Hand made rug forming an excellent floor covering with the feel and texture of wool fibers compliments any decor. Namdah, the Urdu word for rug is a felted textile product created in various parts of the country. It uses wool as a raw material and applies non woven techniques of felting to create sheets which are dyed and decorated with appliqué and other surface ornamentation techniques. These sheets are generally used for floor coverings, animal trappings and other products. Felt products are made from coarse wool with or without admixture of another animal fibre, vegetable fibre or man-made fibre. With the advent of competition pure wool has given way to waste wool in making of Namdah. Felt artisans of Kutch who earlier used to fabricate animal saddles for royal families and patrons have now started utilizing the technique in the making of rugs, spreads and other life style accessories. The natural texture of the wool dyed in bright colors brings in an earthy appeal to the interior of a household.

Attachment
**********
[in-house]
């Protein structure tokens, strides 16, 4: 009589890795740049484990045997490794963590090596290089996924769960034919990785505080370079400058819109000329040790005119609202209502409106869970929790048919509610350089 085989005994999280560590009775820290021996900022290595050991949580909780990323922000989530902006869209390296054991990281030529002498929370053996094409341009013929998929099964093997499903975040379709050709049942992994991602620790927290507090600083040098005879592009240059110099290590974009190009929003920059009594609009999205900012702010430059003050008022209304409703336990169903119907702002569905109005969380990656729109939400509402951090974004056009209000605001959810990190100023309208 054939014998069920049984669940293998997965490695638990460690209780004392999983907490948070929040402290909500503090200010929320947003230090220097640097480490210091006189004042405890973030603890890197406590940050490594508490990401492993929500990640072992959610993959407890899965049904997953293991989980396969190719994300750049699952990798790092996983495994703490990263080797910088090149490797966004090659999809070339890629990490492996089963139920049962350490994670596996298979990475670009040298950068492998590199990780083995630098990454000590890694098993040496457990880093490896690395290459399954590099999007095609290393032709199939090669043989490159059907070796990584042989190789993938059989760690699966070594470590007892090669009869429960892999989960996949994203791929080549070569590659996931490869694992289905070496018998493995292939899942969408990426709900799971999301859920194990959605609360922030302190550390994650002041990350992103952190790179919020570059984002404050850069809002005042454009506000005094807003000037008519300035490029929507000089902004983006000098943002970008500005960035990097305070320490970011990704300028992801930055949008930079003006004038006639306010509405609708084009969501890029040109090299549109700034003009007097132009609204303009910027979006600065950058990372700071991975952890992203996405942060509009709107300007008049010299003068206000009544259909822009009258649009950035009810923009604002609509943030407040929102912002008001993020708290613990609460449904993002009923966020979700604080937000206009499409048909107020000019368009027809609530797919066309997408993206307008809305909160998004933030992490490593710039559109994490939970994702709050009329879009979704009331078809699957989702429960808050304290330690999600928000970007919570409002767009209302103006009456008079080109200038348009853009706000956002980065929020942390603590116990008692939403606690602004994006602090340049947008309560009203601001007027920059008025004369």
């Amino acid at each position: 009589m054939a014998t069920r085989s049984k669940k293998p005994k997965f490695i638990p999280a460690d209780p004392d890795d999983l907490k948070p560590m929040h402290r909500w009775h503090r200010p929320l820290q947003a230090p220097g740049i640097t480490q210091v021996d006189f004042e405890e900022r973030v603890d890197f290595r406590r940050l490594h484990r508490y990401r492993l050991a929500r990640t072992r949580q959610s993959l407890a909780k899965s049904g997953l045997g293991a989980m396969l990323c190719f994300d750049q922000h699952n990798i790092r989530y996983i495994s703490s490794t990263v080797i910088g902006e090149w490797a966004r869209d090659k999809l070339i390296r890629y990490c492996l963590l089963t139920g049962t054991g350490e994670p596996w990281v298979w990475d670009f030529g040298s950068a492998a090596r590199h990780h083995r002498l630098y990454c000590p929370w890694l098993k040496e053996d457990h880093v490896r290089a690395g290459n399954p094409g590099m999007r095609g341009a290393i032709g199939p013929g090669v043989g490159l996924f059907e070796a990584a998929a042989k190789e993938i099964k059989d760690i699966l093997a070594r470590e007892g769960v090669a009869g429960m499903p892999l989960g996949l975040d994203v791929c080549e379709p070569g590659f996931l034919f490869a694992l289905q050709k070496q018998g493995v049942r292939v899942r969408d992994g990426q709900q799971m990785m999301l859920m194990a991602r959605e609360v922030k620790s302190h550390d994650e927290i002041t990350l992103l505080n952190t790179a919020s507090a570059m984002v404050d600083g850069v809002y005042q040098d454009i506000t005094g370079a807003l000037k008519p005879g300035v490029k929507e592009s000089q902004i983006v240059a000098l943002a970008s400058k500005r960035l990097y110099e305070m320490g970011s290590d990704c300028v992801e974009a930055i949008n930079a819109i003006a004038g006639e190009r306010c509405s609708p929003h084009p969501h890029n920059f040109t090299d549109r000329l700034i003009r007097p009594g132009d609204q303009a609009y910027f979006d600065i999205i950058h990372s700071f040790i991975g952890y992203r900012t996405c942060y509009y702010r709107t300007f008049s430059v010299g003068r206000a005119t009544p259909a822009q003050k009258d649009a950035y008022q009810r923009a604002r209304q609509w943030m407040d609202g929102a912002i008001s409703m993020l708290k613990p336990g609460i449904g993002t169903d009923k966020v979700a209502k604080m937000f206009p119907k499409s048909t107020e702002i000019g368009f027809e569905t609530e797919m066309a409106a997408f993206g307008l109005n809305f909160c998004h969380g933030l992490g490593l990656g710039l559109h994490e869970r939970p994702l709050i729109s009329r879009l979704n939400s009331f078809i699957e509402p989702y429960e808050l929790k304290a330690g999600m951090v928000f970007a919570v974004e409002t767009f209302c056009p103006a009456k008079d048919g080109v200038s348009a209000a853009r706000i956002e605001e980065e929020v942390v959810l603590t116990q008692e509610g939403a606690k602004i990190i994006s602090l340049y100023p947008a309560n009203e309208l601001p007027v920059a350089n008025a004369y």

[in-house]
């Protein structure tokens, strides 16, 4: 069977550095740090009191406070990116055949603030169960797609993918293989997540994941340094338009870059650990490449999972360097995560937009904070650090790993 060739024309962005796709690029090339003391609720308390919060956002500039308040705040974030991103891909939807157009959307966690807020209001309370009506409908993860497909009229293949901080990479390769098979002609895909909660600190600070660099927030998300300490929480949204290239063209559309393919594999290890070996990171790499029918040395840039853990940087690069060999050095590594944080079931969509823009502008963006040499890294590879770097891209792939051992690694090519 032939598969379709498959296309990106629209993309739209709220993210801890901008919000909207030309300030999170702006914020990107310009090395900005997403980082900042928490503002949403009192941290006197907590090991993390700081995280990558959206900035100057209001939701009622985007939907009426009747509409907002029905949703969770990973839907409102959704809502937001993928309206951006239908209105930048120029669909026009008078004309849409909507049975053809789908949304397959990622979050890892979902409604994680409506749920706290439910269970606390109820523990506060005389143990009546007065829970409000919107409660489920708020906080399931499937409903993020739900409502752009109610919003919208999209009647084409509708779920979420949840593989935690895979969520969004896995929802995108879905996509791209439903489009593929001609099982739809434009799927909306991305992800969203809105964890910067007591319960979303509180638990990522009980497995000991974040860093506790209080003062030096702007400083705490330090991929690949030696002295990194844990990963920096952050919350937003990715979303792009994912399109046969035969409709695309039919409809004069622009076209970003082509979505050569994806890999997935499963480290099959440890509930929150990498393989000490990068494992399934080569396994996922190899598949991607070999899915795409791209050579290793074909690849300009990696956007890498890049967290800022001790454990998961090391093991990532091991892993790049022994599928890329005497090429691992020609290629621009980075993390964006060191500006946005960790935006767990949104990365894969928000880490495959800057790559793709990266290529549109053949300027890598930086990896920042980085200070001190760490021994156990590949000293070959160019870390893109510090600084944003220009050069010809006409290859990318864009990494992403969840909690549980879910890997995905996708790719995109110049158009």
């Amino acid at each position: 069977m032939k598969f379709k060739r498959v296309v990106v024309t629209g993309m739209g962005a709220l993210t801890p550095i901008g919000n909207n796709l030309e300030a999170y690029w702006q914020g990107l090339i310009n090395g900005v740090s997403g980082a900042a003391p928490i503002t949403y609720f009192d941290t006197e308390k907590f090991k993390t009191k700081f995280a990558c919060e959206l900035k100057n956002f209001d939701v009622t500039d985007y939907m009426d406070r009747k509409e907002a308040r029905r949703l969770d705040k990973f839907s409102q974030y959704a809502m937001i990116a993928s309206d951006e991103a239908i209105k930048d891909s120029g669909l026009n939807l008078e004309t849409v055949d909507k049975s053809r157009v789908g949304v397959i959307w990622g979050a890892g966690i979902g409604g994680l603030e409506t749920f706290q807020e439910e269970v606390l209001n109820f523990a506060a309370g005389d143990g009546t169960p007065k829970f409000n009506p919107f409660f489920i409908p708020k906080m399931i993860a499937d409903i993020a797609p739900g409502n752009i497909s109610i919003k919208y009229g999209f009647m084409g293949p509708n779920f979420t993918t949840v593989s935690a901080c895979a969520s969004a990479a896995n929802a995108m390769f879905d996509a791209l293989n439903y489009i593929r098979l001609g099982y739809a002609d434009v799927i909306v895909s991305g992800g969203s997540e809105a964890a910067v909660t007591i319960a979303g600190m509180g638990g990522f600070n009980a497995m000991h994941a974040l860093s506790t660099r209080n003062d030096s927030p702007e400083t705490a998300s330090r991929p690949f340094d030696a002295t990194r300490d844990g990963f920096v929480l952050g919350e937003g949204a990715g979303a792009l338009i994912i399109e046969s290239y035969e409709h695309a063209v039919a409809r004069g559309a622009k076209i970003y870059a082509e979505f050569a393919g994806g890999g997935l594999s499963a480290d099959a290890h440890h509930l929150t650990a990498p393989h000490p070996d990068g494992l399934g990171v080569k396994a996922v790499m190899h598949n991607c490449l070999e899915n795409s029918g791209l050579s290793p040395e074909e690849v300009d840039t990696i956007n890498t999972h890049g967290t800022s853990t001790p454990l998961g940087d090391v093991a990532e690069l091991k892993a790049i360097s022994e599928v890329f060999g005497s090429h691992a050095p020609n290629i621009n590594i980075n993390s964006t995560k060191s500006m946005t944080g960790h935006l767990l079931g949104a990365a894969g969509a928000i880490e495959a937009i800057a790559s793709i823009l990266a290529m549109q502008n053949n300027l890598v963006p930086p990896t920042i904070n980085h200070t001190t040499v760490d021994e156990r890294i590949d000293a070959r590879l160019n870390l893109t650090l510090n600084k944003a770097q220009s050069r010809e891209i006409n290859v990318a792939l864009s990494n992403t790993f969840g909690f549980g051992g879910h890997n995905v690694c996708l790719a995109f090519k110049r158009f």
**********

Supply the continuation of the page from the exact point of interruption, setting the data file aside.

Traditional Trivia

Felting is one of the oldest form of fabric known to humankind predating weaving and knitting. Myths and legends narrate that art of making Namdah originated during the time of Chengez Khan, the Mongol. He used to carry sheeps even to the battlefield to provide wool to his soldiers for making makeshift beddings. These beddings were made simply by laying layers of wool on top of each other. With constant use the bedding got dirty. When they were washed with cleansing agent it resulted in natural felting of the woolen fibers. Thus the process of felting evolved. Once this process evolved it was further refined and passed on to the next generation of soldiers. As the Mongol and Mughal rule spread across India so did the craft. This craft was adopted by the Muslims and Hindus who had converted to Islam. They continued this craft in order to have an identity related to that of their Muslim rulers. This led to the sowing of the seeds of Namdah craft in Gujarat and other parts of the country. Traditionally Pinjara community practiced this craft form and later they also started being known as the Namdagar.